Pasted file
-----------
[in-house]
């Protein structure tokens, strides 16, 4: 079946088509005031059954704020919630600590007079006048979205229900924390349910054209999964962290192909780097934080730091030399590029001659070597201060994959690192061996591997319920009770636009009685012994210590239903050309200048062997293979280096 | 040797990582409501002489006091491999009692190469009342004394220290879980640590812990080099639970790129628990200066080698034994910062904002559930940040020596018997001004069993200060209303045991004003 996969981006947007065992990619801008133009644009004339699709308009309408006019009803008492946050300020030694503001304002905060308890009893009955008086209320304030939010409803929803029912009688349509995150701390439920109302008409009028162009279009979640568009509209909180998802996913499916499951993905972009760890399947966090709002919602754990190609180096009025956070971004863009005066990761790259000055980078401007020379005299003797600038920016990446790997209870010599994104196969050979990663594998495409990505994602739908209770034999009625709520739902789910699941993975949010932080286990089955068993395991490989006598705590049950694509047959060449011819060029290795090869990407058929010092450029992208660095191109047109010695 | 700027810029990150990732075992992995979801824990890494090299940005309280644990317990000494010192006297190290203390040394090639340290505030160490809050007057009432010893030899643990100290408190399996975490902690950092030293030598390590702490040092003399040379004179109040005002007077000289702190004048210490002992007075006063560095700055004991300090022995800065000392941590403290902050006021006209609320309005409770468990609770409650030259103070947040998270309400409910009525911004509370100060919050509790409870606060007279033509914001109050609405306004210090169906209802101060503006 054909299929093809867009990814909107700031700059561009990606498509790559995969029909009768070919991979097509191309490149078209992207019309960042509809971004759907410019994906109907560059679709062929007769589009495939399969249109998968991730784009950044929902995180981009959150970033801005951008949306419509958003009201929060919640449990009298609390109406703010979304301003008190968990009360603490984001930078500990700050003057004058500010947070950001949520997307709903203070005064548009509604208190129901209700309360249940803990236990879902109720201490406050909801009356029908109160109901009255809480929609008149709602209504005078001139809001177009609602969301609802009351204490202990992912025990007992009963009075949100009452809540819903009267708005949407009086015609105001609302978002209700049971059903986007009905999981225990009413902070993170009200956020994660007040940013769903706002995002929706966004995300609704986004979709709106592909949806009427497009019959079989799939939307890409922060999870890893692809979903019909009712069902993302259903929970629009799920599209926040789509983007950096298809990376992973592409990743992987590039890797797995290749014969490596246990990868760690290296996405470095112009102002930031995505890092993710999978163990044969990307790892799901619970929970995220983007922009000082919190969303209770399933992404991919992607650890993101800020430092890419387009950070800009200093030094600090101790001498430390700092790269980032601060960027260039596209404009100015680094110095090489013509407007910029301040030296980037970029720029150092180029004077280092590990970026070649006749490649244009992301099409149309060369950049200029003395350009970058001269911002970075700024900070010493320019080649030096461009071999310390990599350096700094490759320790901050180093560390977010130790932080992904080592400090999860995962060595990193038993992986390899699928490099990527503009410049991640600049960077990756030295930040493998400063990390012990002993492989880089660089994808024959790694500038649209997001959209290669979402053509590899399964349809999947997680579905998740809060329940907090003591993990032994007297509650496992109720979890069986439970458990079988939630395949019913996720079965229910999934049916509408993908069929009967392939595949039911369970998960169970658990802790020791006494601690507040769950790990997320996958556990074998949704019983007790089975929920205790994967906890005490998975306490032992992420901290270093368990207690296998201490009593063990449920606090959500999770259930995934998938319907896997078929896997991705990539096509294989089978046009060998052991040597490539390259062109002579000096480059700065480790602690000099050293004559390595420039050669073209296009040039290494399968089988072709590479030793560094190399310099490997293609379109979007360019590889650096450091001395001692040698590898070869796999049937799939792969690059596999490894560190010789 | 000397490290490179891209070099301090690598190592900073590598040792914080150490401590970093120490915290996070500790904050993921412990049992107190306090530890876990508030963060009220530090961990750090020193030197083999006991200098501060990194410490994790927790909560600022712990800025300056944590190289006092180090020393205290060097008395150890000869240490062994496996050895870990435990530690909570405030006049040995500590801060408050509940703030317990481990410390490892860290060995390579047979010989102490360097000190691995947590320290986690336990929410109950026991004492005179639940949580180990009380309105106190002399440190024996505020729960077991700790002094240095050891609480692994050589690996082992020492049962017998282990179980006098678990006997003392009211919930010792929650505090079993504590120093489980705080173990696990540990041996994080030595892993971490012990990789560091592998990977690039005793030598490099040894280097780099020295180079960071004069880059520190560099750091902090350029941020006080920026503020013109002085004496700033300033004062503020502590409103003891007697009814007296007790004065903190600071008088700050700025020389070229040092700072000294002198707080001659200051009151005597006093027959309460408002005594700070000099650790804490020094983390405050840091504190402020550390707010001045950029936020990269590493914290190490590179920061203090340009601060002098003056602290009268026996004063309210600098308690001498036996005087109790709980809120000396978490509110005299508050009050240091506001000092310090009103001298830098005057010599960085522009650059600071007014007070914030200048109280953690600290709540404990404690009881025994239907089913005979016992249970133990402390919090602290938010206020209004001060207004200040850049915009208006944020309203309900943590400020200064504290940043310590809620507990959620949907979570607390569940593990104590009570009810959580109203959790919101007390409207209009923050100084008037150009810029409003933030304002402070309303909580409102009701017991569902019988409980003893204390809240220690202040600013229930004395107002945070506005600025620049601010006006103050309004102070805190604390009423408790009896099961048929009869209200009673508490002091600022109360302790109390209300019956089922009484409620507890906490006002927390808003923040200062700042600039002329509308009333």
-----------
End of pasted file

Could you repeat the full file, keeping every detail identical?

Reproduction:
[in-house]
């Protein structure tokens, strides 16, 4: 079946088509005031059954704020919630600590007079006048979205229900924390349910054209999964962290192909780097934080730091030399590029001659070597201060994959690192061996591997319920009770636009009685012994210590239903050309200048062997293979280096 | 040797990582409501002489006091491999009692190469009342004394220290879980640590812990080099639970790129628990200066080698034994910062904002559930940040020596018997001004069993200060209303045991004003 996969981006947007065992990619801008133009644009004339699709308009309408006019009803008492946050300020030694503001304002905060308890009893009955008086209320304030939010409803929803029912009688349509995150701390439920109302008409009028162009279009979640568009509209909180998802996913499916499951993905972009760890399947966090709002919602754990190609180096009025956070971004863009005066990761790259000055980078401007020379005299003797600038920016990446790997209870010599994104196969050979990663594998495409990505994602739908209770034999009625709520739902789910699941993975949010932080286990089955068993395991490989006598705590049950694509047959060449011819060029290795090869990407058929010092450029992208660095191109047109010695 | 700027810029990150990732075992992995979801824990890494090299940005309280644990317990000494010192006297190290203390040394090639340290505030160490809050007057009432010893030899643990100290408190399996975490902690950092030293030598390590702490040092003399040379004179109040005002007077000289702190004048210490002992007075006063560095700055004991300090022995800065000392941590403290902050006021006209609320309005409770468990609770409650030259103070947040998270309400409910009525911004509370100060919050509790409870606060007279033509914001109050609405306004210090169906209802101060503006 054909299929093809867009990814909107700031700059561009990606498509790559995969029909009768070919991979097509191309490149078209992207019309960042509809971004759907410019994906109907560059679709062929007769589009495939399969249109998968991730784009950044929902995180981009959150970033801005951008949306419509958003009201929060919640449990009298609390109406703010979304301003008190968990009360603490984001930078500990700050003057004058500010947070950001949520997307709903203070005064548009509604208190129901209700309360249940803990236990879902109720201490406050909801009356029908109160109901009255809480929609008149709602209504005078001139809001177009609602969301609802009351204490202990992912025990007992009963009075949100009452809540819903009267708005949407009086015609105001609302978002209700049971059903986007009905999981225990009413902070993170009200956020994660007040940013769903706002995002929706966004995300609704986004979709709106592909949806009427497009019959079989799939939307890409922060999870890893692809979903019909009712069902993302259903929970629009799920599209926040789509983007950096298809990376992973592409990743992987590039890797797995290749014969490596246990990868760690290296996405470095112009102002930031995505890092993710999978163990044969990307790892799901619970929970995220983007922009000082919190969303209770399933992404991919992607650890993101800020430092890419387009950070800009200093030094600090101790001498430390700092790269980032601060960027260039596209404009100015680094110095090489013509407007910029301040030296980037970029720029150092180029004077280092590990970026070649006749490649244009992301099409149309060369950049200029003395350009970058001269911002970075700024900070010493320019080649030096461009071999310390990599350096700094490759320790901050180093560390977010130790932080992904080592400090999860995962060595990193038993992986390899699928490099990527503009410049991640600049960077990756030295930040493998400063990390012990002993492989880089660089994808024959790694500038649209997001959209290669979402053509590899399964349809999947997680579905998740809060329940907090003591993990032994007297509650496992109720979890069986439970458990079988939630395949019913996720079965229910999934049916509408993908069929009967392939595949039911369970998960169970658990802790020791006494601690507040769950790990997320996958556990074998949704019983007790089975929920205790994967906890005490998975306490032992992420901290270093368990207690296998201490009593063990449920606090959500999770259930995934998938319907896997078929896997991705990539096509294989089978046009060998052991040597490539390259062109002579000096480059700065480790602690000099050293004559390595420039050669073209296009040039290494399968089988072709590479030793560094190399310099490997293609379109979007360019590889650096450091001395001692040698590898070869796999049937799939792969690059596999490894560190010789 | 000397490290490179891209070099301090690598190592900073590598040792914080150490401590970093120490915290996070500790904050993921412990049992107190306090530890876990508030963060009220530090961990750090020193030197083999006991200098501060990194410490994790927790909560600022712990800025300056944590190289006092180090020393205290060097008395150890000869240490062994496996050895870990435990530690909570405030006049040995500590801060408050509940703030317990481990410390490892860290060995390579047979010989102490360097000190691995947590320290986690336990929410109950026991004492005179639940949580180990009380309105106190002399440190024996505020729960077991700790002094240095050891609480692994050589690996082992020492049962017998282990179980006098678990006997003392009211919930010792929650505090079993504590120093489980705080173990696990540990041996994080030595892993971490012990990789560091592998990977690039005793030598490099040894280097780099020295180079960071004069880059520190560099750091902090350029941020006080920026503020013109002085004496700033300033004062503020502590409103003891007697009814007296007790004065903190600071008088700050700025020389070229040092700072000294002198707080001659200051009151005597006093027959309460408002005594700070000099650790804490020094983390405050840091504190402020550390707010001045950029936020990269590493914290190490590179920061203090340009601060002098003056602290009268026996004063309210600098308690001498036996005087109790709980809120000396978490509110005299508050009050240091506001000092310090009103001298830098005057010599960085522009650059600071007014007070914030200048109280953690600290709540404990404690009881025994239907089913005979016992249970133990402390919090602290938010206020209004001060207004200040850049915009208006944020309203309900943590400020200064504290940043310590809620507990959620949907979570607390569940593990104590009570009810959580109203959790919101007390409207209009923050100084008037150009810029409003933030304002402070309303909580409102009701017991569902019988409980003893204390809240220690202040600013229930004395107002945070506005600025620049601010006006103050309004102070805190604390009423408790009896099961048929009869209200009673508490002091600022109360302790109390209300019956089922009484409620507890906490006002927390808003923040200062700042600039002329509308009333």